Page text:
2 min

Use a condom: it’s the law?

It’s a subject that gets people hot and bothered, no pun intended.

It was recently announced that the city of Los Angeles is passing a ruling stating that condoms must be used on the sets of all porn shoots. It came about after a recent surge of pressure from healthcare practitioners, former and current performers, and, arguably, the media interest in this subject.

Porn is a multibillion-dollar industry, and Los Angeles – or rather, the San Fernando Valley, which is part of the greater metropolis of LA – is considered one of the biggest producers of it in the world. Various organizations have been campaigning for this regulation make condom use required by law, groups such as the AIDS Healthcare Foundation, as well as certain performers in the industry who have said that the industry doesn’t care about the health and safety of their performers. The detractors have argued that this is an example of state-sanctioned censorship and a removal of their rights to free expression. Already, the mainstream media is picking up on this story, even discussing the idea that some porn producers may simply move their productions to jurisdictions where such regulations don’t exist. Companies such as Treasure Island Media, which is arguably one of the biggest producers of bareback porn in the US, wouldn't be affected by the law since it is based out of San Francisco. Does this mean everyone will move to San Fran? Or even just outside of city lines?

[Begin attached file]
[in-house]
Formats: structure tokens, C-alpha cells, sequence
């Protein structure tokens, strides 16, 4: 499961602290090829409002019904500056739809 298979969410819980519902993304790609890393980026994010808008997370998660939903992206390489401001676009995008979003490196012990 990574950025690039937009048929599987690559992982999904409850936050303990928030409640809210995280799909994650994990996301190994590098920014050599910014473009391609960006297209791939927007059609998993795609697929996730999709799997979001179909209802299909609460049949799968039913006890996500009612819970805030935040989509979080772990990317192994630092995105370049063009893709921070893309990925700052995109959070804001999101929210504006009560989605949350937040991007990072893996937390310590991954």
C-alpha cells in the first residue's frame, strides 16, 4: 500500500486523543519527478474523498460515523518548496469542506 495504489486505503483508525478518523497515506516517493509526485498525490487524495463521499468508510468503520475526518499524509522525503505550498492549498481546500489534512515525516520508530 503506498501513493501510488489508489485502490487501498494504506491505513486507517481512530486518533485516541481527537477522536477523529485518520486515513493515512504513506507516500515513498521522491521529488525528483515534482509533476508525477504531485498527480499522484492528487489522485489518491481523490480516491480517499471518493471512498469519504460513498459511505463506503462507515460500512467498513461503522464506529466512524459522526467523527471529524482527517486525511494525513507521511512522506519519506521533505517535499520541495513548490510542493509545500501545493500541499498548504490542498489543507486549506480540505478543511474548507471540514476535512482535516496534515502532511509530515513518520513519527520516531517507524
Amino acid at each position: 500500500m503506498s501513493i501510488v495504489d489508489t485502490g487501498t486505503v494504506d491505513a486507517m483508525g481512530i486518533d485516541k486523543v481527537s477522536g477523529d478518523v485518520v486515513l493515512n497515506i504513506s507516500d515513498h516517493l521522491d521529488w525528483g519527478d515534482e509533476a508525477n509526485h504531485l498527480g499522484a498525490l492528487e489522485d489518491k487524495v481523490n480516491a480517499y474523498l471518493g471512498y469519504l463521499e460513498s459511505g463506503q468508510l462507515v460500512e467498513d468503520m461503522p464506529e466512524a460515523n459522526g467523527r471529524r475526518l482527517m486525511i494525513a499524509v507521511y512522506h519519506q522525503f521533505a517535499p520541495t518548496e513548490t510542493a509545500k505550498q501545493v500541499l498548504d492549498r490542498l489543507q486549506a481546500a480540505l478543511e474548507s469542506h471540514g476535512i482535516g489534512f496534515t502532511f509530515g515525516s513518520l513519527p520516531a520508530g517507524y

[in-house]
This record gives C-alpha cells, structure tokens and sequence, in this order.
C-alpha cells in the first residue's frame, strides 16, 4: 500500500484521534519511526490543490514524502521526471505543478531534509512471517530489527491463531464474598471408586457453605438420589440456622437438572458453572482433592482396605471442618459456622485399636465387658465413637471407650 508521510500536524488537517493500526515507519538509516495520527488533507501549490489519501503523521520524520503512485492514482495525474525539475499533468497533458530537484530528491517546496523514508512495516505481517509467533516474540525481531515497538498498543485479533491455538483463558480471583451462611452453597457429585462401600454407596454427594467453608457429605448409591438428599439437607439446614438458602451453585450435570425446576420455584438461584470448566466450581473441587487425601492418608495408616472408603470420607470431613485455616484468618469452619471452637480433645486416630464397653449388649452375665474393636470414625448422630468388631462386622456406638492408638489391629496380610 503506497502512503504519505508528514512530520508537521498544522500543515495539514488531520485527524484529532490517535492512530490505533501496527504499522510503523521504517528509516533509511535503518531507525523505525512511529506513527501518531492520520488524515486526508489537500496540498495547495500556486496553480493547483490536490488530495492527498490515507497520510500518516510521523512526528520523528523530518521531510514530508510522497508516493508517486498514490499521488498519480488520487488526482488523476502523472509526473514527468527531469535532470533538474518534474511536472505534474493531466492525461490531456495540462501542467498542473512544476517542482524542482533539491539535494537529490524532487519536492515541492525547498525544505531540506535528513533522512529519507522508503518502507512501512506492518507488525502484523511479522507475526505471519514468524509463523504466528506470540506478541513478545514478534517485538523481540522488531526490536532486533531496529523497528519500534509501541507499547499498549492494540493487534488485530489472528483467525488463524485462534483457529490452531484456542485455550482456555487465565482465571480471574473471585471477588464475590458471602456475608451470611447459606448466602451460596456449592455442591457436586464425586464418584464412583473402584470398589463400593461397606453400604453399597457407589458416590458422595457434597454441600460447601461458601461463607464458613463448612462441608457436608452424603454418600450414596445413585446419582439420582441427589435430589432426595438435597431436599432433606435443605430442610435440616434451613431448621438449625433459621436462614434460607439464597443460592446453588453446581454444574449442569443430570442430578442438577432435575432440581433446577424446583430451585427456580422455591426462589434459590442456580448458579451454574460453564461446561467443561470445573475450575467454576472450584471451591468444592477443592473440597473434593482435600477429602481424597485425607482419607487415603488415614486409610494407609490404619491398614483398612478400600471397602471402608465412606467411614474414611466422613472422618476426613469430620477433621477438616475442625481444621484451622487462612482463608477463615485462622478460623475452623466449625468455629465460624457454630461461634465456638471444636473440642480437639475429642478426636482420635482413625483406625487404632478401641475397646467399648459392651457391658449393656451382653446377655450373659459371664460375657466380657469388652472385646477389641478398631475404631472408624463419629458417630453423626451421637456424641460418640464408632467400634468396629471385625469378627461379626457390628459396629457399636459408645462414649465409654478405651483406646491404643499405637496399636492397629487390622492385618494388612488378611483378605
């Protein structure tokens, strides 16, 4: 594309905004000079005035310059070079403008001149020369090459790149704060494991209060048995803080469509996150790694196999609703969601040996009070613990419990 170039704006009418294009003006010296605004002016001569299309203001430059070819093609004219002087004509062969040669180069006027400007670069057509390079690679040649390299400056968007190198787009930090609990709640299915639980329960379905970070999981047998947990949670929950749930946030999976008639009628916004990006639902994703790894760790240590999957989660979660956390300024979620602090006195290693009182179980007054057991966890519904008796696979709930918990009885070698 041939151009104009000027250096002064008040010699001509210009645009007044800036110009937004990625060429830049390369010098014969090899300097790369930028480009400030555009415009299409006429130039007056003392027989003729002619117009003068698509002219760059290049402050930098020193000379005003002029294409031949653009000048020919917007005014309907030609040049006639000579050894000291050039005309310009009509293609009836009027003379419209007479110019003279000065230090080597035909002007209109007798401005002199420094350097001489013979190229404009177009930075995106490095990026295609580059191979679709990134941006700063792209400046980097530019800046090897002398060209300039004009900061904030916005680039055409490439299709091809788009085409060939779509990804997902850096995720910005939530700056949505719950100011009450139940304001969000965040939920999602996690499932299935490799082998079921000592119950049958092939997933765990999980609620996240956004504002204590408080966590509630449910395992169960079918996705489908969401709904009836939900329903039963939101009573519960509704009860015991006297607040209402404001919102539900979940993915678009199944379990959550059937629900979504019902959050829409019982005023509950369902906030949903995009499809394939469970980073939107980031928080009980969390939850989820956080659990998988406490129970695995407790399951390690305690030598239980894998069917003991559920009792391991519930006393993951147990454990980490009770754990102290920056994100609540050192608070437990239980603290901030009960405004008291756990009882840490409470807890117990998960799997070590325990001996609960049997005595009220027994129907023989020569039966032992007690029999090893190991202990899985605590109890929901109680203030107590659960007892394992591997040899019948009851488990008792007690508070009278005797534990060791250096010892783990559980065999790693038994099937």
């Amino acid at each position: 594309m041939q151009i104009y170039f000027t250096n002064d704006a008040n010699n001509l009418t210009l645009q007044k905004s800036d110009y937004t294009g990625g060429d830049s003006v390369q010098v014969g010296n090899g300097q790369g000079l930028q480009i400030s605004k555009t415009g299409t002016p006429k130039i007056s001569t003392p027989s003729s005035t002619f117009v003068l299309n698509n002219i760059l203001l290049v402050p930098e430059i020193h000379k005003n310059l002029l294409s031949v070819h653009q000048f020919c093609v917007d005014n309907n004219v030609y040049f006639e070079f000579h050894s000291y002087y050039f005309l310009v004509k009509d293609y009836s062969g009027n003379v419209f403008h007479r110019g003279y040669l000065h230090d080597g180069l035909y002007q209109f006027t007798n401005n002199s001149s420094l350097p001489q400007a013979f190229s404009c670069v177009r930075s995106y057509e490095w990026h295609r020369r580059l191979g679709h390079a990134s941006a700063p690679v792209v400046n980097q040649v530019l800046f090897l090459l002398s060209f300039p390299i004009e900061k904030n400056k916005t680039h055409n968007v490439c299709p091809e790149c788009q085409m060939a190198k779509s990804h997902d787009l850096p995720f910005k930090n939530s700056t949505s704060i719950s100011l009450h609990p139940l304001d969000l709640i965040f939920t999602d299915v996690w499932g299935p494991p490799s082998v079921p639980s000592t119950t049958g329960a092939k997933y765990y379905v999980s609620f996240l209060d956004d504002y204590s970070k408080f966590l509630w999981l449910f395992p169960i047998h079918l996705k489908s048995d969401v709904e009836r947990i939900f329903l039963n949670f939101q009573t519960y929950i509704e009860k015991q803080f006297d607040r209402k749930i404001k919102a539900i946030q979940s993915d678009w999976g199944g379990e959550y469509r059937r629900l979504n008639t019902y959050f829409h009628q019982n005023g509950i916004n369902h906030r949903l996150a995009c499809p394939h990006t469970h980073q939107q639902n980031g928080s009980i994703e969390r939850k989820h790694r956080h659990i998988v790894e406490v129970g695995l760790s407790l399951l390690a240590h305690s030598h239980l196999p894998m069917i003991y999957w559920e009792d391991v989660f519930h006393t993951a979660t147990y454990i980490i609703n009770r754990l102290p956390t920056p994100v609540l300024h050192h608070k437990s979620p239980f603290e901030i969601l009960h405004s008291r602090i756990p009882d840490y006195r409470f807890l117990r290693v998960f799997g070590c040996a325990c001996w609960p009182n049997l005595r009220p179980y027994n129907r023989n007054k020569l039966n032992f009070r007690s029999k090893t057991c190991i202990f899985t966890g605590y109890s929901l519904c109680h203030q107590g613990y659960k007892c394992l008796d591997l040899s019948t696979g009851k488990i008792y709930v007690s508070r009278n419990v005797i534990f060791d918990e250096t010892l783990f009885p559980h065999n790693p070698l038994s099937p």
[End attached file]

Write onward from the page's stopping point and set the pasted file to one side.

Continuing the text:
The problem with the regulation is that it isn’t perfect, and depending on how it is enforced – as well as who enforces it – the entire situation could quickly become moot. In fact, The Globe and Mail even reported that there already is a law on the books in California, but that it isn’t properly enforced. The Globe quotes Ged Kenslea, of the AIDS Healthcare Foundation, as saying:

Let's make one thing clear: condom use on adult film sets is, and has been, the law in California under blood-borne pathogens regulations,” he said. “It is just a law that has not been uniformly enforced or followed. This film permit ordinance that the city council approved today provides another enforcement mechanism to make sure that adult film producers are complying with existing California law.”

It’s essentially the same law as those that protect actors, stunt men and others on film sets from being put in possibly harmful situations. Precautions are followed to ensure their safety. I recently had a discussion about this very subject with a friend of mine, a former sex worker and porn enthusiast who put it to me this way: “Are building contractors permitted to allow their construction workers on-site without a hard hat, safety goggles or steal-toed boots? No! And if they do, their industry’s regulatory body fines them, or worse yet, shuts down their project.”

It comes down to job security, something most people in the porn industry don’t have. Workers are workers, and workers deserve safe working conditions.

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